The relationship between ‘foot core’ and the prevention of plantar fasciitis, shin splints, and other related injuries
Cold weather is upon us, and you are probably packing away the summer sandals, and swapping them for your thick, cushy warm shoes, but there may be benefits to roaming around barefoot, even during the winter. Do not kiss your barefoot days goodbye just yet.
Studies have shown that balance and posture are significantly improved by barefoot activities, which aid in the prevention of common injuries such as plantar fasciitis, shin splints, bursitis, stress fractures, and tendonitis (in the Achilles). Foot muscles are often an afterthought and not something you may associate with having core strength. Typically, core strength is thought of as the abdominal area. While this association is certainly true, the muscles of the feet also require a core strength of sorts.
Patrick McKeon, a professor at Ithaca College’s School of Health Sciences and Human Performance, uses his research to point out how the foot and leg are comprised of “extrinsic” (large) and “intrinsic” (small) muscles, along with nerves. The nerves send signals to our brain, creating a feedback cycle. When this feedback cycle is interrupted, it leads to common injuries such as overuse.
Shoes are to blame for this interruption of feedback by interfering with the body and its environment. A thick-soled shoe essentially acts as a damper, blocking information from the feet to the brain. Our muscles bear a great deal of force for our body. When information from the smaller muscles of the foot is interrupted, those extrinsic muscles begin to take on more than they can handle, overcompensating to the point of exhaustion. At which point, the surrounding tendons, ligaments, and bones begin to become overused, resulting in injuries.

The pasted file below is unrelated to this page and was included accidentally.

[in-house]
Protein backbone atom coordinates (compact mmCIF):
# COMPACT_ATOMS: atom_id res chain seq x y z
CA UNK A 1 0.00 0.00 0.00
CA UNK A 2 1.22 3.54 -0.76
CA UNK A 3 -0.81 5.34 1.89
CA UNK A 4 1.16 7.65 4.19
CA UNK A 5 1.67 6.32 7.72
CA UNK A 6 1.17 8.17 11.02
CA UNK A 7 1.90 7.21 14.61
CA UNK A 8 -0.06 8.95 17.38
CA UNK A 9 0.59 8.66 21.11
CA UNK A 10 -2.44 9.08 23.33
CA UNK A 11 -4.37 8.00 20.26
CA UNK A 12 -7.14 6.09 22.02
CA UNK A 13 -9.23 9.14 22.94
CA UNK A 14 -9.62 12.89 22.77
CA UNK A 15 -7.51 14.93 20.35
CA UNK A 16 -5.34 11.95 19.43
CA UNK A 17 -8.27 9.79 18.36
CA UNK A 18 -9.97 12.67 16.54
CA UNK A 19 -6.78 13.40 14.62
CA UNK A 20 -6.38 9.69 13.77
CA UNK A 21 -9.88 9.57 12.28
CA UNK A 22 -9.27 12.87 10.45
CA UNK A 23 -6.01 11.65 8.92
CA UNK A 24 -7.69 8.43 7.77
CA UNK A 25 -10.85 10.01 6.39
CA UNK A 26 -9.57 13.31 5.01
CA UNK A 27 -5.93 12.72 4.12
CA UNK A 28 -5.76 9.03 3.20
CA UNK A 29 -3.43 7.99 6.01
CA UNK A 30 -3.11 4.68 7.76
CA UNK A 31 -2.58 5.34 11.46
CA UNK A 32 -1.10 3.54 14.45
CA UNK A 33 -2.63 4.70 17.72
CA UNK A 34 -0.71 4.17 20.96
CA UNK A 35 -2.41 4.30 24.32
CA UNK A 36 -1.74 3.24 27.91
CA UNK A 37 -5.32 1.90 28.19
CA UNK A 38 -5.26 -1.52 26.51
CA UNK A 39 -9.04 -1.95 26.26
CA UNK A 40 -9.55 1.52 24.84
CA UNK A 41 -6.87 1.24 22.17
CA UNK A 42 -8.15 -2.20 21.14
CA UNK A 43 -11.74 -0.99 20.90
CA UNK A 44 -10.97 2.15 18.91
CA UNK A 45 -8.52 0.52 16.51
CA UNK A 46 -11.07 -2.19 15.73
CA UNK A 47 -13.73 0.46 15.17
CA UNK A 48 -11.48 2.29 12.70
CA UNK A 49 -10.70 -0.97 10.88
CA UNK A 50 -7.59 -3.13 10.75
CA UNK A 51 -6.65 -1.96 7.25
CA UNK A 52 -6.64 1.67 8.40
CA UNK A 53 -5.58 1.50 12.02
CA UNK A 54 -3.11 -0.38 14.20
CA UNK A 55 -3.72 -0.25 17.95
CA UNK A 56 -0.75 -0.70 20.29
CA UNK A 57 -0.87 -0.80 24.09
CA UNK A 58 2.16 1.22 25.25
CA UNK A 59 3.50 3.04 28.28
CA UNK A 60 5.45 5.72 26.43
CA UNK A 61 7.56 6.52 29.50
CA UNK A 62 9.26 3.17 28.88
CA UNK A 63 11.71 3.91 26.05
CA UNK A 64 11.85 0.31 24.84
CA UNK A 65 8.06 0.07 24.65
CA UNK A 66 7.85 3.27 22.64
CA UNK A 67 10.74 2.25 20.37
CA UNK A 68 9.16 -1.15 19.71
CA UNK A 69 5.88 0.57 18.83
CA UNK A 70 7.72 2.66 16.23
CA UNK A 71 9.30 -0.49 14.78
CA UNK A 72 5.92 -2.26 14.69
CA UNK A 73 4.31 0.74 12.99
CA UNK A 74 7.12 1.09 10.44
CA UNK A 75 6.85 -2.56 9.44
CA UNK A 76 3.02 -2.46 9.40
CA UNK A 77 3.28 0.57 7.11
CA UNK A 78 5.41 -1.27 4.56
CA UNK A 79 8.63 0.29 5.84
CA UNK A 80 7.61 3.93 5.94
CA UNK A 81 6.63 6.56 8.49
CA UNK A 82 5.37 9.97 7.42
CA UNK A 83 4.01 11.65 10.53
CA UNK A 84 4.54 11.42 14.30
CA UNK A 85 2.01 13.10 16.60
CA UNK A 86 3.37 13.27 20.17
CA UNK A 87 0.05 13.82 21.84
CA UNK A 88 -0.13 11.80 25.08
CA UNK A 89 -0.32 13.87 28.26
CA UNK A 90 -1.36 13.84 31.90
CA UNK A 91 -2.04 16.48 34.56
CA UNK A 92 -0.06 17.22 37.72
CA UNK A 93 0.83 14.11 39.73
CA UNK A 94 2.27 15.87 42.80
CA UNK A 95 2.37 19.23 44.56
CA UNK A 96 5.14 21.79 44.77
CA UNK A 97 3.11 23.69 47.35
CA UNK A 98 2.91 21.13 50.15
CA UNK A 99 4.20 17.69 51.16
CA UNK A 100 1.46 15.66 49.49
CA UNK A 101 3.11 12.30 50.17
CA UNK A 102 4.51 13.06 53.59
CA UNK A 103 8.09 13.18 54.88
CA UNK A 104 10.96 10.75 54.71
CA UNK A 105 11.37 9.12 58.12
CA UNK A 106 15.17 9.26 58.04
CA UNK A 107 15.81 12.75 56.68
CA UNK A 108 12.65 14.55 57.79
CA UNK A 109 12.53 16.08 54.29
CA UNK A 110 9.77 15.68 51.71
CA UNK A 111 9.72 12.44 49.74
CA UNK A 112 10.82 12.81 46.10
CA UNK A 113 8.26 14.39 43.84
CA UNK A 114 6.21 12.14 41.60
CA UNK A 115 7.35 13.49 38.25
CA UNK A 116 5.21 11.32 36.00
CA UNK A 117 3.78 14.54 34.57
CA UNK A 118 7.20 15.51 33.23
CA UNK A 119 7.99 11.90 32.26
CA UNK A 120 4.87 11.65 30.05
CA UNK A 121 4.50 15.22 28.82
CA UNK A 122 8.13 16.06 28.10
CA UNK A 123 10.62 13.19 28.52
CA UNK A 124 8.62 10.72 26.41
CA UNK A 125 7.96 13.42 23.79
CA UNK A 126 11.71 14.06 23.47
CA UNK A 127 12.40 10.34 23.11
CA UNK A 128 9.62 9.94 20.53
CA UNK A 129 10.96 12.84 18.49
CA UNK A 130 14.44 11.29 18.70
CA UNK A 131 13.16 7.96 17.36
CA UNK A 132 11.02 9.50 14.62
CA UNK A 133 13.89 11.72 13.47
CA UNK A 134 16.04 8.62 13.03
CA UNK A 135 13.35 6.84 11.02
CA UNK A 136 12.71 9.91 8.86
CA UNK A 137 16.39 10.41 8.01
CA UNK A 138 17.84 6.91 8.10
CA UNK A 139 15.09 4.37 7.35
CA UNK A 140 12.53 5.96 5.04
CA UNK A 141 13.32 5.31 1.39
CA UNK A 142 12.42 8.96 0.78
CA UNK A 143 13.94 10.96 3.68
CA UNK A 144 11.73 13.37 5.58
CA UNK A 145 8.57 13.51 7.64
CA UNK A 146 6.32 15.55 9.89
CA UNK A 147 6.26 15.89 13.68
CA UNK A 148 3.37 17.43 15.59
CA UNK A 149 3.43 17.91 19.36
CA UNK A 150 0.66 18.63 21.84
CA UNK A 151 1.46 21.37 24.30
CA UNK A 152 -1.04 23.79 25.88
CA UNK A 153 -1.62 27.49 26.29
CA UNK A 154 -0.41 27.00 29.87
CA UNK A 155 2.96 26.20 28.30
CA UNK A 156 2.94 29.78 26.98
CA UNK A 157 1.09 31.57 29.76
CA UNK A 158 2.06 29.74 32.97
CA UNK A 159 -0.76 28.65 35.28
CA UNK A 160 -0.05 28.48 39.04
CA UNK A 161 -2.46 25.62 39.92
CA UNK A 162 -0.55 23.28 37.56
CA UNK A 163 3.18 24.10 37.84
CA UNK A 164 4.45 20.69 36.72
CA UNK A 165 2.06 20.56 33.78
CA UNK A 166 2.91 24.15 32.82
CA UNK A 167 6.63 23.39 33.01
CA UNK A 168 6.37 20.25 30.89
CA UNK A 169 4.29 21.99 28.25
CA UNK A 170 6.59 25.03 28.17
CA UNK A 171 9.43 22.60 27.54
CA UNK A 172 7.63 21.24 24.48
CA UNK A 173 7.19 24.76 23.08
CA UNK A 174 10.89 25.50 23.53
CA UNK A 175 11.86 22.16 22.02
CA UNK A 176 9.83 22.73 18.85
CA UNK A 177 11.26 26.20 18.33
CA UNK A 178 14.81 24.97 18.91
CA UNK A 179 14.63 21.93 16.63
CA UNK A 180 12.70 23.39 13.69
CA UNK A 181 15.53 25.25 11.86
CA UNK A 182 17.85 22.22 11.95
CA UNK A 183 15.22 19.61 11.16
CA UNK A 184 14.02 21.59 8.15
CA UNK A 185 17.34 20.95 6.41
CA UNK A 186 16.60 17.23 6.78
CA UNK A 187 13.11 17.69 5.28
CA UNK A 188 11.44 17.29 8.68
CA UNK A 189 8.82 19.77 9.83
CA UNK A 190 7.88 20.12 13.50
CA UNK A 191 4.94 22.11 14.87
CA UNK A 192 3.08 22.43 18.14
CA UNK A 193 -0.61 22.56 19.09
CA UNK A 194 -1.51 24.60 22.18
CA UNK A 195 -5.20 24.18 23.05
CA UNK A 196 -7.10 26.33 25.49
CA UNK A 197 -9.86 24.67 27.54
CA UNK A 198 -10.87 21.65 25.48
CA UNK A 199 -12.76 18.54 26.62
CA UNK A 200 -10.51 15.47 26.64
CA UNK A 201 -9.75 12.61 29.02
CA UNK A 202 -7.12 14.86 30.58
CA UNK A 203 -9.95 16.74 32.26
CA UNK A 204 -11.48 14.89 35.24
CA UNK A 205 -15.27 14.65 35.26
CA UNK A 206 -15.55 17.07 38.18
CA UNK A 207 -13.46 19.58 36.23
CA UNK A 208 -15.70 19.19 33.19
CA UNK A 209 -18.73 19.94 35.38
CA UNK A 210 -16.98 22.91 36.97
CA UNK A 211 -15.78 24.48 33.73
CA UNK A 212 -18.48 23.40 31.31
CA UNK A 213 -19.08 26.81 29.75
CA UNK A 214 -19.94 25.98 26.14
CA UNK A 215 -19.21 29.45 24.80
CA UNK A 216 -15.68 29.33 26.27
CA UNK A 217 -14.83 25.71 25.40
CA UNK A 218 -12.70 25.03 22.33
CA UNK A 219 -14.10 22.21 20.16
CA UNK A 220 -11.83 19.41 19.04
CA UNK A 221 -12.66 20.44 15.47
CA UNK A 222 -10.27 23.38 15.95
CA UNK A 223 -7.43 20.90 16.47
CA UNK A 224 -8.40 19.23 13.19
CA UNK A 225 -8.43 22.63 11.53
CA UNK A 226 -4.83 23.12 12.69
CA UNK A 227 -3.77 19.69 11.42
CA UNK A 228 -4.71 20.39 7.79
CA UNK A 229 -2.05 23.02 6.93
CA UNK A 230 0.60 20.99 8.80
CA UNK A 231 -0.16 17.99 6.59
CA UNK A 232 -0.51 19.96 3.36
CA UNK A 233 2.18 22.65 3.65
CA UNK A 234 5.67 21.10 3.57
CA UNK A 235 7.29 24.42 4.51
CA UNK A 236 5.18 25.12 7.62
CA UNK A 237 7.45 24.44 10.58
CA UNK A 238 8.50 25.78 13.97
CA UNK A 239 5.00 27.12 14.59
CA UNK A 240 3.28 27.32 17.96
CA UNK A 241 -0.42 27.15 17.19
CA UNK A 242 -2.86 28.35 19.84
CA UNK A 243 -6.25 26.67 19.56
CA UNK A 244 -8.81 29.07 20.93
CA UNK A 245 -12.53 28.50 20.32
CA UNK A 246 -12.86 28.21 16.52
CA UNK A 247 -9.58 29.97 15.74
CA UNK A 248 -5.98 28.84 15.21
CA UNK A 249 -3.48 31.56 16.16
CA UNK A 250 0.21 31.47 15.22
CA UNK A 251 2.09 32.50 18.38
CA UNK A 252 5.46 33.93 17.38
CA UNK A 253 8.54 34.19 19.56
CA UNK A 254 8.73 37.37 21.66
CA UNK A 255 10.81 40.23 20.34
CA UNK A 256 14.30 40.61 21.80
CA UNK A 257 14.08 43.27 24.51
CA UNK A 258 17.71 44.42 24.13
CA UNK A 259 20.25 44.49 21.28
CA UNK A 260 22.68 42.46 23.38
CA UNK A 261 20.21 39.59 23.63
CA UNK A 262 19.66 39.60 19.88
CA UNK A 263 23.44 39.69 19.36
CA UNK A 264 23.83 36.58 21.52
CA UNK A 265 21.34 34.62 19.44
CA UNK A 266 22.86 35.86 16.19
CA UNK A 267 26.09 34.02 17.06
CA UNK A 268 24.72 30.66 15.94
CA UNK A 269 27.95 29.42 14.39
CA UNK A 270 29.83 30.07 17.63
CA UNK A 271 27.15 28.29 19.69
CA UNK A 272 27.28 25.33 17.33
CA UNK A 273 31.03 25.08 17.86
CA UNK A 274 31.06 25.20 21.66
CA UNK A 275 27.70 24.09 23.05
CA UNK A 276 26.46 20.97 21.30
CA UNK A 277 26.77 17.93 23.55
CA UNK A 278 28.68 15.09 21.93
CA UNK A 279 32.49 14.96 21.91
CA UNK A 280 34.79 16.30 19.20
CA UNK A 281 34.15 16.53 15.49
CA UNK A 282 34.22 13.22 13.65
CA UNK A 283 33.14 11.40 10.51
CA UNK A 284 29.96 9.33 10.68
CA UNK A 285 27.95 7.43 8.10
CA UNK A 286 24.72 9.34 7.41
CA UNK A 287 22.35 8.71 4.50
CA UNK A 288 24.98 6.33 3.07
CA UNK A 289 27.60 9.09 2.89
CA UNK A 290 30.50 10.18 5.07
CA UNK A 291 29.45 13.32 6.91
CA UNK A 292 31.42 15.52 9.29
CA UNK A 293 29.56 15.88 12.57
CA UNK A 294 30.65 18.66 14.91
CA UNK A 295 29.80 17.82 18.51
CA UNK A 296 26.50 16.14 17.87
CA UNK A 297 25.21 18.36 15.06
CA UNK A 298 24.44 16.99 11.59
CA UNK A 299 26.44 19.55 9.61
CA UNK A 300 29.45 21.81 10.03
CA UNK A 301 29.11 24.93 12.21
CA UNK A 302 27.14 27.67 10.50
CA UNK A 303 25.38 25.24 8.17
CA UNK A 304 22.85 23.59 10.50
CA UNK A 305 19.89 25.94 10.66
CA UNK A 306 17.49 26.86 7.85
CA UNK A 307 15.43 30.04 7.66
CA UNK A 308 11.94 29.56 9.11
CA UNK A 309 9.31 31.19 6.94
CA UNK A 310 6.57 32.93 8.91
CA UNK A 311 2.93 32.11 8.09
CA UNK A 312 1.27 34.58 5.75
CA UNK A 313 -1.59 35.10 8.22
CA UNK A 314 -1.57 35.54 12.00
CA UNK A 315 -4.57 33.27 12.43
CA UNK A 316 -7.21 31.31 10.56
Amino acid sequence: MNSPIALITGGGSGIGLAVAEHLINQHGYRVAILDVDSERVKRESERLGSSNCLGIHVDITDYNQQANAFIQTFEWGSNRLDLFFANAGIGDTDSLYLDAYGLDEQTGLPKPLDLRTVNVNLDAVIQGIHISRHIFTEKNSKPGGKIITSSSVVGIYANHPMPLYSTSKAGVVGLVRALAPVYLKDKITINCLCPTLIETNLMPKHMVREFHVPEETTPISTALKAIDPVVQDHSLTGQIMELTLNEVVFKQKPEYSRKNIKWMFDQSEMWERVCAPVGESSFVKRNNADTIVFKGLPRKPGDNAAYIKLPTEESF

Do not throw out your shoes just yet. Shoes certainly help provide the necessary support our feet need but at a cost. We are causing an interruption of our body’s natural feedback cycle. McKeon recommends trying to go barefoot whenever possible, such as inside your home, to help reintroduce the necessary feedback cycle. Activities that do not require footwear for safety, such as yoga, Pilates, martial arts, and dance, provide an opportunity for you to strengthen those core muscles of the feet.
Rebuilding the core muscles of your feet may also help save you money by reducing the need for those high-dollar sneakers. Although, opting for the cheapest pair of shoes is not always ideal either. McKeon believes in finding a balance between healthy core muscles in your feet and adequate footwear, as to not rely solely on your shoe soles for support.
Ithaca College. “Going barefoot: Strong ‘foot core’ could prevent plantar fasciitis, shin splints, and other common injuries.” https://www.ithaca.edu/news/releases/going-barefoot:-strong-foot-core-could-prevent-plantar-fasciitis,-shin-splints,-and-other-common-injuries-40536